“We had a family gathering, there were 16 people in my house, but only three of us survived. Tsunami came 15 minutes after the Earthquake happened. We didn’t have a chance to escape. The water hit me hard, there was a throbbing sound getting closer and we could see a 50-feet high water coming our way. It carried ruins from the houses and buildings that were swept along its way. I was drowning among the debris. All I could think of was how to survive. I reached for a door, a furniture, then a log, anything that would help me float. People who managed to climb to the top of standing buildings could only watch the raging tsunami claiming its victims. The water moved so fast like a moving train.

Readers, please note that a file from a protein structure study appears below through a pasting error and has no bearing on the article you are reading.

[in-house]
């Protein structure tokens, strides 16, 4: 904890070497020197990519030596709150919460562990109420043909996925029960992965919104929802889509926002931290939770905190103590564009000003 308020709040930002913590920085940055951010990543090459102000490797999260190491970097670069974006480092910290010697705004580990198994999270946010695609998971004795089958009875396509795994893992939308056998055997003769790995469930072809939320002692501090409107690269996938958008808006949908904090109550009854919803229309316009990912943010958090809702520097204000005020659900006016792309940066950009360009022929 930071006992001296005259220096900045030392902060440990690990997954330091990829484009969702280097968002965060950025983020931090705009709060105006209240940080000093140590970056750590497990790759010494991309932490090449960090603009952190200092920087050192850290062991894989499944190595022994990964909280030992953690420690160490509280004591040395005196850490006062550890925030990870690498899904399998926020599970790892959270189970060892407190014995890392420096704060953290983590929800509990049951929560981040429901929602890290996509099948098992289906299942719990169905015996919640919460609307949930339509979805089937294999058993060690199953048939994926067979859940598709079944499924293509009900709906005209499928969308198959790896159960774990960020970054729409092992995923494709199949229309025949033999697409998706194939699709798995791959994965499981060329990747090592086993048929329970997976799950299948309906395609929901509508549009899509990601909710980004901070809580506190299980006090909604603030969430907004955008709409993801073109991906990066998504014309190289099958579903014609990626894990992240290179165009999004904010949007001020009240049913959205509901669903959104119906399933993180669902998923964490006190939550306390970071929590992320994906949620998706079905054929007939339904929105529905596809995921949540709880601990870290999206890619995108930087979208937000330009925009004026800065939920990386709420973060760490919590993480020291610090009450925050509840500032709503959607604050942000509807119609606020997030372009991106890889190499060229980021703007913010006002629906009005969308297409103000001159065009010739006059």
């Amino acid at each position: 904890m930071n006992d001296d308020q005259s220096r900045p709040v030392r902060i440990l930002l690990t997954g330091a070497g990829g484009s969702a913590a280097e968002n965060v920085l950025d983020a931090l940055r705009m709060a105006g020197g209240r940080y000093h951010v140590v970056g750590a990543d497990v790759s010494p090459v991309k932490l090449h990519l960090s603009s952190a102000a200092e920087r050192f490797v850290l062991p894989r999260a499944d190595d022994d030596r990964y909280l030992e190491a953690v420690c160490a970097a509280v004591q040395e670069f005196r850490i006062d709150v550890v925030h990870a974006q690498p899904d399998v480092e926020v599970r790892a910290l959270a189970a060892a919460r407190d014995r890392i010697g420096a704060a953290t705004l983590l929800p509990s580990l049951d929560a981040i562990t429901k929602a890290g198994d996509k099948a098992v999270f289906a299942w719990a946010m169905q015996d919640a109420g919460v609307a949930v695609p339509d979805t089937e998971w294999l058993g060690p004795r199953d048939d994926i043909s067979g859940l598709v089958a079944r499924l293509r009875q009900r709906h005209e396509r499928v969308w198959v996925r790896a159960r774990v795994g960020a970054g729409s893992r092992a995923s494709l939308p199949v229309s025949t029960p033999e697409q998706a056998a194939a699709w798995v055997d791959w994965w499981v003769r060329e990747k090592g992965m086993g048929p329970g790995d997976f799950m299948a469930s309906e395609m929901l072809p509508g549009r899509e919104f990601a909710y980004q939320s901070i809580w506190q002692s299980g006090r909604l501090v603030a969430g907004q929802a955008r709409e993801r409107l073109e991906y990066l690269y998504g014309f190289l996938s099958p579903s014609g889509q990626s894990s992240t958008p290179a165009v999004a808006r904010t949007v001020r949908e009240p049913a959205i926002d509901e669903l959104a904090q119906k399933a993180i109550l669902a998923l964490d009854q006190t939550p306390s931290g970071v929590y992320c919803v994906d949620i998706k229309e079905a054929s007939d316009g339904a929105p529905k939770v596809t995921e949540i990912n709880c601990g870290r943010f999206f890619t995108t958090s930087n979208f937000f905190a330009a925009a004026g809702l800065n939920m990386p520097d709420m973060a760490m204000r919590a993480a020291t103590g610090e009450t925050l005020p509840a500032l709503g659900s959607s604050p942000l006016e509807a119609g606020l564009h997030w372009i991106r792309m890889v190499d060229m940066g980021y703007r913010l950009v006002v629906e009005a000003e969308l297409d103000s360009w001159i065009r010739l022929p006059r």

It was horrific but the true horror began after the tsunami was over. People gathered in this two-story mosque filled with dead bodies. The Earthquake kept happening every several minutes but we didn’t have anywhere else to go. There was no electricity, no signal, no food, no gas.

I didn’t expect any of my family members to survive as we resided so close to the beach. When it was getting darker, people started talking about fleeing to places that are not affected by the Tsunami. I built a courage to ask if I could come with them. They refused. I was wounded badly so it’s understandable that they think I would slow them down. Food was scarce, transportation was dead, it was too much to ask.

My dad miraculously showed up 15 minutes later when the mosque started to get less and less crowded. We struggled to travel to the nearest shelter. Disaster relief organizations then arrived with doctors from all over the world offering aids. I was told that my leg could have been amputated had I been treated two days later.”

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